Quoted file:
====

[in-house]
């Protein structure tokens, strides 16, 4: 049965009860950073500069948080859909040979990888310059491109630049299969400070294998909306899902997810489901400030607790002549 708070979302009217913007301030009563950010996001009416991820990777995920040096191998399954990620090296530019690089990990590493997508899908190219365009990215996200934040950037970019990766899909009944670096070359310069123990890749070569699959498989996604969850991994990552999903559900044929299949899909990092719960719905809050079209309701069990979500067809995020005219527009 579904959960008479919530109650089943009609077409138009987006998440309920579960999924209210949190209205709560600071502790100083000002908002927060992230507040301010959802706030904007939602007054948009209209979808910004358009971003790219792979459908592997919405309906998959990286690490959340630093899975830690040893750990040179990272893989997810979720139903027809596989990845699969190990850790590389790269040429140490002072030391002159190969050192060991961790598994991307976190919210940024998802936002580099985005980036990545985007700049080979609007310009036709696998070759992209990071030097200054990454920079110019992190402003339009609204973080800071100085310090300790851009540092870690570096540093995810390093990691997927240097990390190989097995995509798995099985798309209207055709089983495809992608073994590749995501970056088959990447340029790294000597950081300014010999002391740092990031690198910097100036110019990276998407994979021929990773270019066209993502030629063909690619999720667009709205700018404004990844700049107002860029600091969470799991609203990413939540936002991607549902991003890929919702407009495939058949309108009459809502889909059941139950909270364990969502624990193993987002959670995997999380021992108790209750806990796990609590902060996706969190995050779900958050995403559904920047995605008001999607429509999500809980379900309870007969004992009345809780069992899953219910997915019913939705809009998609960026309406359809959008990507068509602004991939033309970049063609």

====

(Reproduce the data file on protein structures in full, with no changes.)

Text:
[in-house]
């Protein structure tokens, strides 16, 4: 049965009860950073500069948080859909040979990888310059491109630049299969400070294998909306899902997810489901400030607790002549 708070979302009217913007301030009563950010996001009416991820990777995920040096191998399954990620090296530019690089990990590493997508899908190219365009990215996200934040950037970019990766899909009944670096070359310069123990890749070569699959498989996604969850991994990552999903559900044929299949899909990092719960719905809050079209309701069990979500067809995020005219527009 579904959960008479919530109650089943009609077409138009987006998440309920579960999924209210949190209205709560600071502790100083000002908002927060992230507040301010959802706030904007939602007054948009209209979808910004358009971003790219792979459908592997919405309906998959990286690490959340630093899975830690040893750990040179990272893989997810979720139903027809596989990845699969190990850790590389790269040429140490002072030391002159190969050192060991961790598994991307976190919210940024998802936002580099985005980036990545985007700049080979609007310009036709696998070759992209990071030097200054990454920079110019992190402003339009609204973080800071100085310090300790851009540092870690570096540093995810390093990691997927240097990390190989097995995509798995099985798309209207055709089983495809992608073994590749995501970056088959990447340029790294000597950081300014010999002391740092990031690198910097100036110019990276998407994979021929990773270019066209993502030629063909690619999720667009709205700018404004990844700049107002860029600091969470799991609203990413939540936002991607549902991003890929919702407009495939058949309108009459809502889909059941139950909270364990969502624990193993987002959670995997999380021992108790209750806990796990609590902060996706969190995050779900958050995403559904920047995605008001999607429509999500809980379900309870007969004992009345809780069992899953219910997915019913939705809009998609960026309406359809959008990507068509602004991939033309970049063609």